Organic matter (OM) exchanges between adjacent coastal ecosystems affect the role of the different primary producers as energy and nutrient sources in food webs. Elemental and isotope parameters (C/N ratios, δ13C) and fatty acid (FA) biomarkers were used to assess the origin and distribution of OM in both surface sediment and water along a strongly tidally-influenced tropical area, Gazi Bay (Kenya), in two climatic seasons (dry and rainy). Dominant primary producers (i.e. mangroves, macroalgae and seagrasses) were also characterized through the same combined approach. Export of the mangrove-derived OM, highly depleted, to the adjacent bay was evident from a gradual 13C-enrichment of primary producers and sediment along the land-sea transect, with more depleted values close to the mangroves and more enriched ones in the coral reef. Contextually, a step-by-step decrease of both C/N ratio and mangrove FA biomarker concentration was also evident in the surface sediment. This export was higher in the rainy season but reduced from the wide seagrass bed area. This result is consistent with the buffer action of seagrasses, which efficiently act in trapping the suspended OM. Isotopic and FA signatures of the particulate OM gave indication of a mixed contribute of both allochthonous and autochthonous OM sources, but, unlike sediment, were overall homogeneous within the bay because of the mixing effect of tides. FA biomarkers revealed that brown algae, seagrasses and diatoms were also important OM sources in the whole bay. These results suggest an high ecological connectivity in Gazi Bay, which may have important consequences on the functioning of the whole ecosystem and on the local food webs.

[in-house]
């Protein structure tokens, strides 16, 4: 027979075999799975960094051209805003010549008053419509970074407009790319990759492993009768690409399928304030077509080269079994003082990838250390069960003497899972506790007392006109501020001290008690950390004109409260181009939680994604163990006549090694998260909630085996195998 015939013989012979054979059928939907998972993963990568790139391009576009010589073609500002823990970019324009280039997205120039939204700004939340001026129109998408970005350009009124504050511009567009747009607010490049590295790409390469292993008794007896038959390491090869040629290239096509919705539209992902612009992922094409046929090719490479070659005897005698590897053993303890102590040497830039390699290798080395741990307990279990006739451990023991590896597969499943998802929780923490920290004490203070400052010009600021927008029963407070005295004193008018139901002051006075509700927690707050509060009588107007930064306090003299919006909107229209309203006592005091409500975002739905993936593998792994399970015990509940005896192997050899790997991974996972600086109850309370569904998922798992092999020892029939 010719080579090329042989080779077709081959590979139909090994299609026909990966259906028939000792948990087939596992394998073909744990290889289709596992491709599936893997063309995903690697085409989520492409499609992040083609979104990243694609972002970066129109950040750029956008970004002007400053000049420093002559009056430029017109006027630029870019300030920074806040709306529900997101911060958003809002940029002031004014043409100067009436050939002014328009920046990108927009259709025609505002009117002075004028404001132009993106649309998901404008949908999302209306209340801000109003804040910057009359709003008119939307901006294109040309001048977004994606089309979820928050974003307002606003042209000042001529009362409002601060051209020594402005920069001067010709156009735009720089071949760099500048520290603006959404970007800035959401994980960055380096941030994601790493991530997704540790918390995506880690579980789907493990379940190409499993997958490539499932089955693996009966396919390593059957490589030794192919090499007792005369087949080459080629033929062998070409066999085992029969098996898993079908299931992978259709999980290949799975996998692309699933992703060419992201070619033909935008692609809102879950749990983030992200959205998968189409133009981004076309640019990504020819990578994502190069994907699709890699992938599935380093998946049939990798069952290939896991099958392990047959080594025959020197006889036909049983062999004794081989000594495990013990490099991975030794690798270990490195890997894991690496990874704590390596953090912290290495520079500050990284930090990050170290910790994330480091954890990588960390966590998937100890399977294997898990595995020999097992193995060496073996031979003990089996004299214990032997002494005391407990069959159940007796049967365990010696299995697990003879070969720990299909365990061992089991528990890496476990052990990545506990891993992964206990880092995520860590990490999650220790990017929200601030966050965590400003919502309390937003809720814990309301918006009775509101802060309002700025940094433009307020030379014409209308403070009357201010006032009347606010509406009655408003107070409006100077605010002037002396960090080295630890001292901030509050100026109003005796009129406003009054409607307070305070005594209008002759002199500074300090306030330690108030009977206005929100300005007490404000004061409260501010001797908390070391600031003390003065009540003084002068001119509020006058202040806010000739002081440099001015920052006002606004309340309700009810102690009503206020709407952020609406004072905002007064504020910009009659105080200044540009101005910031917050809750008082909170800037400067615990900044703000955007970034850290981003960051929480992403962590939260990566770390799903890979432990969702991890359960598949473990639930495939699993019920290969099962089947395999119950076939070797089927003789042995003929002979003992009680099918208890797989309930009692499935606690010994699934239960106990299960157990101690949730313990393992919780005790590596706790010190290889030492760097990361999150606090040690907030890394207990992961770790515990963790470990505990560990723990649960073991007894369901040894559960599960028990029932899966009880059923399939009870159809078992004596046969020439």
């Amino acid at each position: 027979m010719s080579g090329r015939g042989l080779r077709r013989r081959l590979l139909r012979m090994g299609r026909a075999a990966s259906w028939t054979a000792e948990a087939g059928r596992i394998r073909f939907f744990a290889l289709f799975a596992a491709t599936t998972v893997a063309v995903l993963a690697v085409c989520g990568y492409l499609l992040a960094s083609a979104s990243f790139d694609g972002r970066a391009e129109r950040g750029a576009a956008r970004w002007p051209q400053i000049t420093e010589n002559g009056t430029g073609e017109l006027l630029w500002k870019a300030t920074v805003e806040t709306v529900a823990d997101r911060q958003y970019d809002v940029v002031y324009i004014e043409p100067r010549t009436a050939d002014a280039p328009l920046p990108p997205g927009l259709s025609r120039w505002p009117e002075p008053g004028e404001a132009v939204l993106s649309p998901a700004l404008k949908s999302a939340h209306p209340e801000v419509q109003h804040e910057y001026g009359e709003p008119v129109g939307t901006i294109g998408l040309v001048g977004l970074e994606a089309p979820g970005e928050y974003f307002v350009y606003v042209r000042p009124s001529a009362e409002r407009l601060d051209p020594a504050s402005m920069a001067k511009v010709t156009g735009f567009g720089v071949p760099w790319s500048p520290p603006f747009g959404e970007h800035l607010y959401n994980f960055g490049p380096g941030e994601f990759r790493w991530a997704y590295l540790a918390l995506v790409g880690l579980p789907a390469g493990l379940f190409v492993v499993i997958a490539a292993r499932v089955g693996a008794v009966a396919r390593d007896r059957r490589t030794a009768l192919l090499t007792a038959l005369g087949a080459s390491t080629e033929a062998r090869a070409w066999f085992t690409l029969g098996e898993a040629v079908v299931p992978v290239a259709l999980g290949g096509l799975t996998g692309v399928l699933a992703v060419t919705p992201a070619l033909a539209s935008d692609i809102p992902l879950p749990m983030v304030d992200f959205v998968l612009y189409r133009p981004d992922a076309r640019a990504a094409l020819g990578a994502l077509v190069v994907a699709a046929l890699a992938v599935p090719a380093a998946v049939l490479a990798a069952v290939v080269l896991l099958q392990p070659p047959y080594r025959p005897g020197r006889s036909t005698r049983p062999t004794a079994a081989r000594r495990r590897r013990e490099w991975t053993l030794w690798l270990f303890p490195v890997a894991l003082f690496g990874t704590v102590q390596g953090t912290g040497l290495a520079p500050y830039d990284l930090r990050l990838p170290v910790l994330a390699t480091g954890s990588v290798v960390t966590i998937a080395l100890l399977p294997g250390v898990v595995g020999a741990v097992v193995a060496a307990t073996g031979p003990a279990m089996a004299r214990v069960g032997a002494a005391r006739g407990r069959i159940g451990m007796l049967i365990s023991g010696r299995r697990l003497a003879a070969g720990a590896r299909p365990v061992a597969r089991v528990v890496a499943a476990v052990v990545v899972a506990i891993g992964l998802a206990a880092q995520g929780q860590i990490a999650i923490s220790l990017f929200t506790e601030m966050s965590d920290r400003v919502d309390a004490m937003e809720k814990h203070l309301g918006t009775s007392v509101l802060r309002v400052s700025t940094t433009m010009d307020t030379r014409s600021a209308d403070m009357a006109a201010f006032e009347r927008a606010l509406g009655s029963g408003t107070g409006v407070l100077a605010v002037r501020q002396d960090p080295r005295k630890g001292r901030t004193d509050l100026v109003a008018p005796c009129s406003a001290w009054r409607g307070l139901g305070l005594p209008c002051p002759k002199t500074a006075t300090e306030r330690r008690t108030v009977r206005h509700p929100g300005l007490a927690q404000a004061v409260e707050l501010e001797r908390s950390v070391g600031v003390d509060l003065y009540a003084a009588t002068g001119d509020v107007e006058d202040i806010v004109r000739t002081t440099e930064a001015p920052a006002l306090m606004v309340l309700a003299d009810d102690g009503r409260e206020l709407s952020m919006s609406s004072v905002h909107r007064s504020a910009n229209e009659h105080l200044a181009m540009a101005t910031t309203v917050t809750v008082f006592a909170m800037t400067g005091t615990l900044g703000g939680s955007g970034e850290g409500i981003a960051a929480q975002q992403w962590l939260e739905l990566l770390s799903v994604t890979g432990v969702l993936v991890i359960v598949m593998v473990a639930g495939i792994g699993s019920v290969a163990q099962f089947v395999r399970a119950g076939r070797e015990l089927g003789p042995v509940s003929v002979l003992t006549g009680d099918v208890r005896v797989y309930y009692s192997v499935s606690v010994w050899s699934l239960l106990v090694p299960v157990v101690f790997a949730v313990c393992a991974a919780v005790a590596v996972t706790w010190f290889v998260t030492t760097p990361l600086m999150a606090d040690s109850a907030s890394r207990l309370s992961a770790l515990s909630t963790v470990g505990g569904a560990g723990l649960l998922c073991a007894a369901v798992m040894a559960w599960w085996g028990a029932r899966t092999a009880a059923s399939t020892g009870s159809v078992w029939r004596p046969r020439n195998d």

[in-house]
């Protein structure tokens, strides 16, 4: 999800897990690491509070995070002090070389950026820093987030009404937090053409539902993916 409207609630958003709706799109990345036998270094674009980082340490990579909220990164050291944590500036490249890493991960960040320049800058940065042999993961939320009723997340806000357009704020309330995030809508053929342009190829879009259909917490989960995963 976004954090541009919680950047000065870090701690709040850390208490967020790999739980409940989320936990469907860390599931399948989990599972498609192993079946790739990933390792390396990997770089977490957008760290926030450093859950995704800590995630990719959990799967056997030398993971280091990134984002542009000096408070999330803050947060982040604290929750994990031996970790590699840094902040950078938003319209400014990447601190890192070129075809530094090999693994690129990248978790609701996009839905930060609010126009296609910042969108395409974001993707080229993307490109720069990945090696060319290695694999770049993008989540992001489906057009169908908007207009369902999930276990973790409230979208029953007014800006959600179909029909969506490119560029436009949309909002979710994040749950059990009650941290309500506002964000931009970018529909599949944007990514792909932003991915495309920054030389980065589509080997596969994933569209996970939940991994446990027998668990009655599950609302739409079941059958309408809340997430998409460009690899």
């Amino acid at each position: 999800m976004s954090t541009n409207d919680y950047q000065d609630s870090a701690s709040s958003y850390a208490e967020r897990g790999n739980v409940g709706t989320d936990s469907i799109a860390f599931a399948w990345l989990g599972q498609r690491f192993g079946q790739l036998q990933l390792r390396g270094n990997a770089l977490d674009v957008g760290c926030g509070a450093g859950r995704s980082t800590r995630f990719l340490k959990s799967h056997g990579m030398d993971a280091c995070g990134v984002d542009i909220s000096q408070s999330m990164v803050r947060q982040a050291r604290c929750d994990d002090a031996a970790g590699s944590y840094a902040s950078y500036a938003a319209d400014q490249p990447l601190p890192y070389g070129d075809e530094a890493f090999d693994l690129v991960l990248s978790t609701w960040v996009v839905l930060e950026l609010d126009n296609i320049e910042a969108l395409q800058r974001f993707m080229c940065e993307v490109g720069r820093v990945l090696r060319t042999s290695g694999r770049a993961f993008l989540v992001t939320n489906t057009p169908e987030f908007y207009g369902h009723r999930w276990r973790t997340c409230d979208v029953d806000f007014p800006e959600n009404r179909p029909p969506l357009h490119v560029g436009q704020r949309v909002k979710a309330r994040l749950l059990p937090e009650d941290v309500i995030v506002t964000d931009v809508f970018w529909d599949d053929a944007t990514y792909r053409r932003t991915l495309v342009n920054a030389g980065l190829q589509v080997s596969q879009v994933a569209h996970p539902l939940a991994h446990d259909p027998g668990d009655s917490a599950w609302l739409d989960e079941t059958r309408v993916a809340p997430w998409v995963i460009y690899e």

|Numero di pagine||1|
|Stato di pubblicazione||Published - 2014|